by Toby Smith, Counselor
Recently, a very distressed homeowner called The Homeownership Resource Center, a division of Family Services, Inc., absolutely certain that the family home was going to be auctioned off at a foreclosure sale the next day. After calming the caller, we collected the necessary information about the mortgage, budget, and correspondence received from the mortgage lender. What we learned after talking to the mortgage company is this:
1) The caller was 8 months behind and the account had been sent to an outside attorney specializing in foreclosures. That attorney started the legal part of the process by sending the homeowner a lis pendens order – the formal and public notice of default.
2) The caller insisted that she did not receive any documents and did not know that she had 30 days from the date of being served the lis pendens order to respond.
3) Meanwhile, a request to modify the homeowner’s loan was coming up for review, but because it was taking so long, a “projected” sale date was set. When the homeowner called the mortgage company to ask about an update on her request, she was told that an actual sale date, not a projected one – had been put in place.
4) Once those points were clarified and the caller realized that her home was not in danger of being sold the next day, all stress levels (including mine) returned to normal. Additionally, the mortgage company advised that the modification request had been assigned to a negotiator, which is usually a positive step toward a permanent change in the loan terms.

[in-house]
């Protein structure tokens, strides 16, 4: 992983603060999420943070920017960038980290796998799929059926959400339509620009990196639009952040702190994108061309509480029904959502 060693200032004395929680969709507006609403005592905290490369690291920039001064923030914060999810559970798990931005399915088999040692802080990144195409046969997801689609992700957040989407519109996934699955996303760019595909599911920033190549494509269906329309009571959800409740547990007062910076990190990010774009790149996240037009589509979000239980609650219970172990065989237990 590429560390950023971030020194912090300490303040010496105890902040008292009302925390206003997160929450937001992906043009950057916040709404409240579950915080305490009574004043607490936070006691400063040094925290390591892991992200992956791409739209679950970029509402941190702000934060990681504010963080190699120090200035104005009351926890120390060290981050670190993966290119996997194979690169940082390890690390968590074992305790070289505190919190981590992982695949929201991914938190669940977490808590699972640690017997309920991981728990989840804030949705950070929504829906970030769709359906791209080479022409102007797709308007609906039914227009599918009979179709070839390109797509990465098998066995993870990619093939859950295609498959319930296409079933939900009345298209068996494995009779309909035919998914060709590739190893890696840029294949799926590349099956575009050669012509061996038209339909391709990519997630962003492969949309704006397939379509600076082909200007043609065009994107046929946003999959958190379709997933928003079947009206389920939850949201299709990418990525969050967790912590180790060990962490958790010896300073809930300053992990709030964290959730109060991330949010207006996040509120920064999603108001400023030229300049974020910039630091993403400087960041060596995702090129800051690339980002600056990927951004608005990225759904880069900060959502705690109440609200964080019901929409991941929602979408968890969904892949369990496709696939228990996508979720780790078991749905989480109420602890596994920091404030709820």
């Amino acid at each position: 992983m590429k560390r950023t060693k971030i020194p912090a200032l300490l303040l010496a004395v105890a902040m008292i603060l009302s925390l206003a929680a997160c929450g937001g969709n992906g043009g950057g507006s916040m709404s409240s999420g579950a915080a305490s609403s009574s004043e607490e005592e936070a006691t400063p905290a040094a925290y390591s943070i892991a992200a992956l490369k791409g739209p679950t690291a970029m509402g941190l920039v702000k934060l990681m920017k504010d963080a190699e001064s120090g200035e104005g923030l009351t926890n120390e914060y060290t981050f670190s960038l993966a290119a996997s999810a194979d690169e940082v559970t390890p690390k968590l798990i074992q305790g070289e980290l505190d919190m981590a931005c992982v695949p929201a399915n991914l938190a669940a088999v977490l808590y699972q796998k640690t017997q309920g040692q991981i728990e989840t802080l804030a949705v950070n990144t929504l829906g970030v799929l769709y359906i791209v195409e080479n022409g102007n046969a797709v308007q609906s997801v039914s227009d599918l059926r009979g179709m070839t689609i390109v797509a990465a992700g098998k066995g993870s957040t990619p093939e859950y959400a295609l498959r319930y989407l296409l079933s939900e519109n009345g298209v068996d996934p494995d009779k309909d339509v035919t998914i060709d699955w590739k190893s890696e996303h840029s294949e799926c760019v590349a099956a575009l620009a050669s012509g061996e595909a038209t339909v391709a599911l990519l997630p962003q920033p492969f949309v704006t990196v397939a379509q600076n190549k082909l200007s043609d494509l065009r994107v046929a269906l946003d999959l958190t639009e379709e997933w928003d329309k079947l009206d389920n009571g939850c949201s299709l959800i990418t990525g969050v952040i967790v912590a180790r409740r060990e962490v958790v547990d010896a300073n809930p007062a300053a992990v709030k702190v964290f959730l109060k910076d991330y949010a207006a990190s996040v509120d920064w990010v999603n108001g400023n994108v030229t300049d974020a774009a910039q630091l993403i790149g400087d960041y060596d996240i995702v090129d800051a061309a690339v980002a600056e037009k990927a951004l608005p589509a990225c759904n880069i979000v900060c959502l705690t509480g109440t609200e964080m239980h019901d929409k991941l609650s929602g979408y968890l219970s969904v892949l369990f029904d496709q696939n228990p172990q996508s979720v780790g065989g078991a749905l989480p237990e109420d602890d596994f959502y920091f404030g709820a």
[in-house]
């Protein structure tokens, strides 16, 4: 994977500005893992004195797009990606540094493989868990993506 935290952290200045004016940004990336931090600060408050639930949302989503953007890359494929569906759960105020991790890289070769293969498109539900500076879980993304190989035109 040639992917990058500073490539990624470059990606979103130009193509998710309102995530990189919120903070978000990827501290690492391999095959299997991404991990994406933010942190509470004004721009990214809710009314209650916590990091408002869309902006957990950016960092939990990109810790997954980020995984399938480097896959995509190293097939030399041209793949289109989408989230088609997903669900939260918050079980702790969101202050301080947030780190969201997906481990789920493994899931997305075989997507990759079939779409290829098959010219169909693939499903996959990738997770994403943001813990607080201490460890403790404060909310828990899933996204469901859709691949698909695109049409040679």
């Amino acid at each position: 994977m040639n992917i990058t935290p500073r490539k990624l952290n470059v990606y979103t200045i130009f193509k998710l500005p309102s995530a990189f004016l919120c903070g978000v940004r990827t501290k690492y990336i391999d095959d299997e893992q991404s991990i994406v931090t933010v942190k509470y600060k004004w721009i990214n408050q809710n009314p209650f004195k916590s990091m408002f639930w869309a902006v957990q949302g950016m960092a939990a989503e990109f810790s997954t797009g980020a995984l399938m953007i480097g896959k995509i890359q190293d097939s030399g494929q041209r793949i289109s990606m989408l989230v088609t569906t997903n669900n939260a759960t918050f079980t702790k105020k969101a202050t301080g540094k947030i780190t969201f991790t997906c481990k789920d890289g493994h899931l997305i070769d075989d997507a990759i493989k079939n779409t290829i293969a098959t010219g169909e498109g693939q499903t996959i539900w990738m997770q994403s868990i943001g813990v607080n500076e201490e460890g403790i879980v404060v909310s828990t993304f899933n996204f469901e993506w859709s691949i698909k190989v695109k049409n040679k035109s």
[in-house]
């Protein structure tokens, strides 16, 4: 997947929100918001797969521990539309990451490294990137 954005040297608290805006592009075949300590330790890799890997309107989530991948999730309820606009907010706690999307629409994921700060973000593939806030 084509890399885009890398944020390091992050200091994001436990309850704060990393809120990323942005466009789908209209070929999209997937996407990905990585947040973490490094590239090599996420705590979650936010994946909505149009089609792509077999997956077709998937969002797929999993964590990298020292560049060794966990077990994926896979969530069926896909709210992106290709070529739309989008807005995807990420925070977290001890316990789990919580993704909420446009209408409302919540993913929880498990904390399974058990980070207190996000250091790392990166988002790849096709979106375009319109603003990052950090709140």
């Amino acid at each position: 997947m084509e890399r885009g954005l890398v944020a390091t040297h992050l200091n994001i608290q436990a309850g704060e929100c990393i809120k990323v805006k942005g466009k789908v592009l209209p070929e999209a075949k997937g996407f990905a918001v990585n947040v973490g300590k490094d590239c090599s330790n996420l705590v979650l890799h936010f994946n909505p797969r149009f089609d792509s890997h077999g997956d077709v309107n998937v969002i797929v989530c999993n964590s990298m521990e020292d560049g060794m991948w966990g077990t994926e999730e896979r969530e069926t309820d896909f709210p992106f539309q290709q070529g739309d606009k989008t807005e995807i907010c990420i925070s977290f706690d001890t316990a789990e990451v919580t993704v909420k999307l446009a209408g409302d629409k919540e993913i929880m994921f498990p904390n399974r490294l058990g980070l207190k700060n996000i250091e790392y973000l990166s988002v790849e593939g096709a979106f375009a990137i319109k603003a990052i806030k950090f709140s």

We will check back with the homeowner and the mortgage company every week until a resolution is reached.
In South Carolina, foreclosure is a legal process that must go through the courts. In addition to the homeowner, the public is notified via ads placed in the local newspapers. After being served a lis pendens order, a homeowner has 30 days to respond, but more important to note is that even during this period, a resolution can still be worked out. In fact, a homeowner has until the scheduled hour of the sale to save the home. I have been involved in several foreclosures that have come down to the wire and when the home is saved, it is very gratifying; on the other hand, when the home is lost, is hurts very deeply to know that someone is going to be displaced. One more thing – down to the wire transactions almost always require a payment in certified funds. Several months ago, I had a client lose his home at the last minute because he showed up at the designated location with a personal check…
The foreclosure process varies from state to state. Click this link to get more information www.realtytrac.com. Regardless of where you live, seek the services of a HUD-certified counseling agency, never, ever pay for services, and remember – being in the foreclosure process does not always mean that a home is going to be sold. Don’t give up!
For help in North and South Carolina, call 888-320-0350; nationwide, 888-995-Hope.